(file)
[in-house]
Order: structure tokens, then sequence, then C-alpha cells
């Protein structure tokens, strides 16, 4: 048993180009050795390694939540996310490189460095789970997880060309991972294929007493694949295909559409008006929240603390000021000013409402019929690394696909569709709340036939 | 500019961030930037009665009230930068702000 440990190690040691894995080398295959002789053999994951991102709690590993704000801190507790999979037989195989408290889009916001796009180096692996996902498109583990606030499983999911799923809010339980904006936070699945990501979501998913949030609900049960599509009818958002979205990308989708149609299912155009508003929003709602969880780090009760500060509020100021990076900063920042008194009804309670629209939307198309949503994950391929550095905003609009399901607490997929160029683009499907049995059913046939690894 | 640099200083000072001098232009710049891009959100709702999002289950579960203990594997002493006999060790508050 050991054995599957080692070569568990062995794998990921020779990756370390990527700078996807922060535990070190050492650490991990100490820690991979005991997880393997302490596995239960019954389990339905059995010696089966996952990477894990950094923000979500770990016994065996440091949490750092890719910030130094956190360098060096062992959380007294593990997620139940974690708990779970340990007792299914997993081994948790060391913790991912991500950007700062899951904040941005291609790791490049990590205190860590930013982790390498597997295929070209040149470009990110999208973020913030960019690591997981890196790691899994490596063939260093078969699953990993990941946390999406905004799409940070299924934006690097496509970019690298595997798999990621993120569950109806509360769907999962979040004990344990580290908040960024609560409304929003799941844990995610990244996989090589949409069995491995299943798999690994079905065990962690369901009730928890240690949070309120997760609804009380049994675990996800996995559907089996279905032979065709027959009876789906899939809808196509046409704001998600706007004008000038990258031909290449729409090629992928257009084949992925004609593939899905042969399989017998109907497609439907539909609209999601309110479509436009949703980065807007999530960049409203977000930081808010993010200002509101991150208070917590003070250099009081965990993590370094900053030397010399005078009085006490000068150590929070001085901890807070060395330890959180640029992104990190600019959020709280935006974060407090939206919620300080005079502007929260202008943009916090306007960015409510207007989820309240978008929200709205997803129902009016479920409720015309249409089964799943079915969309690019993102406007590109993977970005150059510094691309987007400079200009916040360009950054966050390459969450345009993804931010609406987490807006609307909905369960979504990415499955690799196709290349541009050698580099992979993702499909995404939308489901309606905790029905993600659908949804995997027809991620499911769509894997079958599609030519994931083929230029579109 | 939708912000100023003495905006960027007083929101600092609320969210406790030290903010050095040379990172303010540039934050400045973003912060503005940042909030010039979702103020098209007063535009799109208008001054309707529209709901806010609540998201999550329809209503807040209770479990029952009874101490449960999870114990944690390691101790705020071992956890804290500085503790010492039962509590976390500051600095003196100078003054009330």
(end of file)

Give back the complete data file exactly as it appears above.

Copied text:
[in-house]
Order: structure tokens, then sequence, then C-alpha cells
């Protein structure tokens, strides 16, 4: 048993180009050795390694939540996310490189460095789970997880060309991972294929007493694949295909559409008006929240603390000021000013409402019929690394696909569709709340036939 | 500019961030930037009665009230930068702000 440990190690040691894995080398295959002789053999994951991102709690590993704000801190507790999979037989195989408290889009916001796009180096692996996902498109583990606030499983999911799923809010339980904006936070699945990501979501998913949030609900049960599509009818958002979205990308989708149609299912155009508003929003709602969880780090009760500060509020100021990076900063920042008194009804309670629209939307198309949503994950391929550095905003609009399901607490997929160029683009499907049995059913046939690894 | 640099200083000072001098232009710049891009959100709702999002289950579960203990594997002493006999060790508050 050991054995599957080692070569568990062995794998990921020779990756370390990527700078996807922060535990070190050492650490991990100490820690991979005991997880393997302490596995239960019954389990339905059995010696089966996952990477894990950094923000979500770990016994065996440091949490750092890719910030130094956190360098060096062992959380007294593990997620139940974690708990779970340990007792299914997993081994948790060391913790991912991500950007700062899951904040941005291609790791490049990590205190860590930013982790390498597997295929070209040149470009990110999208973020913030960019690591997981890196790691899994490596063939260093078969699953990993990941946390999406905004799409940070299924934006690097496509970019690298595997798999990621993120569950109806509360769907999962979040004990344990580290908040960024609560409304929003799941844990995610990244996989090589949409069995491995299943798999690994079905065990962690369901009730928890240690949070309120997760609804009380049994675990996800996995559907089996279905032979065709027959009876789906899939809808196509046409704001998600706007004008000038990258031909290449729409090629992928257009084949992925004609593939899905042969399989017998109907497609439907539909609209999601309110479509436009949703980065807007999530960049409203977000930081808010993010200002509101991150208070917590003070250099009081965990993590370094900053030397010399005078009085006490000068150590929070001085901890807070060395330890959180640029992104990190600019959020709280935006974060407090939206919620300080005079502007929260202008943009916090306007960015409510207007989820309240978008929200709205997803129902009016479920409720015309249409089964799943079915969309690019993102406007590109993977970005150059510094691309987007400079200009916040360009950054966050390459969450345009993804931010609406987490807006609307909905369960979504990415499955690799196709290349541009050698580099992979993702499909995404939308489901309606905790029905993600659908949804995997027809991620499911769509894997079958599609030519994931083929230029579109 | 939708912000100023003495905006960027007083929101600092609320969210406790030290903010050095040379990172303010540039934050400045973003912060503005940042909030010039979702103020098209007063535009799109208008001054309707529209709901806010609540998201999550329809209503807040209770479990029952009874101490449960999870114990944690390691101790705020071992956890804290500085503790010492039962509590976390500051600095003196100078003054009330």